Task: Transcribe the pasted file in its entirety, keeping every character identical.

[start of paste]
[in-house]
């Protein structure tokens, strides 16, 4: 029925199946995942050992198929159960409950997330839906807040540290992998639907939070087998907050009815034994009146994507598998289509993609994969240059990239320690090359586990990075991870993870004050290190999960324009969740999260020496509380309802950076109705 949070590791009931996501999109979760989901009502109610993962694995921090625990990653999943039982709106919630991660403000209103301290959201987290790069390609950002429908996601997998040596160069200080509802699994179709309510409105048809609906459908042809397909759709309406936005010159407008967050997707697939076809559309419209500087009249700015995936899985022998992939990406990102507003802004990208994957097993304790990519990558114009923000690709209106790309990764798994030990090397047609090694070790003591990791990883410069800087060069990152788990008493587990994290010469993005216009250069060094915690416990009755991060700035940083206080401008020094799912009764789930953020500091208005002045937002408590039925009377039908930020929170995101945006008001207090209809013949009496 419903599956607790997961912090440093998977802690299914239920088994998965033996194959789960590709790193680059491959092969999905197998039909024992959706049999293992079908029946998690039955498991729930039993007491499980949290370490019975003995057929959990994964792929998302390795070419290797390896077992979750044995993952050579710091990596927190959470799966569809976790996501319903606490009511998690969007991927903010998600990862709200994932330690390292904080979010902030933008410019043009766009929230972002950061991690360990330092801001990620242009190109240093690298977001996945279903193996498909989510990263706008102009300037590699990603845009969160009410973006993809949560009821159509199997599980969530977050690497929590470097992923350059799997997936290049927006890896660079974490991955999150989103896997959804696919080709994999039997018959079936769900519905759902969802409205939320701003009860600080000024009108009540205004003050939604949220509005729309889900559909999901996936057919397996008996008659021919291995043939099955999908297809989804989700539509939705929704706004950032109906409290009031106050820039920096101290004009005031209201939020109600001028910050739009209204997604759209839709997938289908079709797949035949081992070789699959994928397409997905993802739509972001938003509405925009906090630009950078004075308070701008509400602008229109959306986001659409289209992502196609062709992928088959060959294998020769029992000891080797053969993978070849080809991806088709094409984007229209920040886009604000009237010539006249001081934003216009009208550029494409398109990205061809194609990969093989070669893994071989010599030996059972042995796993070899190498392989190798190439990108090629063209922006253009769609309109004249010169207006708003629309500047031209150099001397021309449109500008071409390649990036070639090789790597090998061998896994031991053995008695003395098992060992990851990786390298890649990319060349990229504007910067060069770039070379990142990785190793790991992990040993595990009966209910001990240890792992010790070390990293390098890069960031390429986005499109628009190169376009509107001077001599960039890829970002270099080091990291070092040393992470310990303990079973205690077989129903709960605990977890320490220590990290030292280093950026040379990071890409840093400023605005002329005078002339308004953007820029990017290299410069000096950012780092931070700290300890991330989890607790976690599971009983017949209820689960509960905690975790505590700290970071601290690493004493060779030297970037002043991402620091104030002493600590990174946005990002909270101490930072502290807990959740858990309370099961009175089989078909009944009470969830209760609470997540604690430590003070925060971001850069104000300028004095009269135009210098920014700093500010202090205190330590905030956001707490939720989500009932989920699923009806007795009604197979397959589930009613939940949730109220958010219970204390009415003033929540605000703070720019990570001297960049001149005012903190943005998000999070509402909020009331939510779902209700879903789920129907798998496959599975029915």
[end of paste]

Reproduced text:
[in-house]
């Protein structure tokens, strides 16, 4: 029925199946995942050992198929159960409950997330839906807040540290992998639907939070087998907050009815034994009146994507598998289509993609994969240059990239320690090359586990990075991870993870004050290190999960324009969740999260020496509380309802950076109705 949070590791009931996501999109979760989901009502109610993962694995921090625990990653999943039982709106919630991660403000209103301290959201987290790069390609950002429908996601997998040596160069200080509802699994179709309510409105048809609906459908042809397909759709309406936005010159407008967050997707697939076809559309419209500087009249700015995936899985022998992939990406990102507003802004990208994957097993304790990519990558114009923000690709209106790309990764798994030990090397047609090694070790003591990791990883410069800087060069990152788990008493587990994290010469993005216009250069060094915690416990009755991060700035940083206080401008020094799912009764789930953020500091208005002045937002408590039925009377039908930020929170995101945006008001207090209809013949009496 419903599956607790997961912090440093998977802690299914239920088994998965033996194959789960590709790193680059491959092969999905197998039909024992959706049999293992079908029946998690039955498991729930039993007491499980949290370490019975003995057929959990994964792929998302390795070419290797390896077992979750044995993952050579710091990596927190959470799966569809976790996501319903606490009511998690969007991927903010998600990862709200994932330690390292904080979010902030933008410019043009766009929230972002950061991690360990330092801001990620242009190109240093690298977001996945279903193996498909989510990263706008102009300037590699990603845009969160009410973006993809949560009821159509199997599980969530977050690497929590470097992923350059799997997936290049927006890896660079974490991955999150989103896997959804696919080709994999039997018959079936769900519905759902969802409205939320701003009860600080000024009108009540205004003050939604949220509005729309889900559909999901996936057919397996008996008659021919291995043939099955999908297809989804989700539509939705929704706004950032109906409290009031106050820039920096101290004009005031209201939020109600001028910050739009209204997604759209839709997938289908079709797949035949081992070789699959994928397409997905993802739509972001938003509405925009906090630009950078004075308070701008509400602008229109959306986001659409289209992502196609062709992928088959060959294998020769029992000891080797053969993978070849080809991806088709094409984007229209920040886009604000009237010539006249001081934003216009009208550029494409398109990205061809194609990969093989070669893994071989010599030996059972042995796993070899190498392989190798190439990108090629063209922006253009769609309109004249010169207006708003629309500047031209150099001397021309449109500008071409390649990036070639090789790597090998061998896994031991053995008695003395098992060992990851990786390298890649990319060349990229504007910067060069770039070379990142990785190793790991992990040993595990009966209910001990240890792992010790070390990293390098890069960031390429986005499109628009190169376009509107001077001599960039890829970002270099080091990291070092040393992470310990303990079973205690077989129903709960605990977890320490220590990290030292280093950026040379990071890409840093400023605005002329005078002339308004953007820029990017290299410069000096950012780092931070700290300890991330989890607790976690599971009983017949209820689960509960905690975790505590700290970071601290690493004493060779030297970037002043991402620091104030002493600590990174946005990002909270101490930072502290807990959740858990309370099961009175089989078909009944009470969830209760609470997540604690430590003070925060971001850069104000300028004095009269135009210098920014700093500010202090205190330590905030956001707490939720989500009932989920699923009806007795009604197979397959589930009613939940949730109220958010219970204390009415003033929540605000703070720019990570001297960049001149005012903190943005998000999070509402909020009331939510779902209700879903789920129907798998496959599975029915």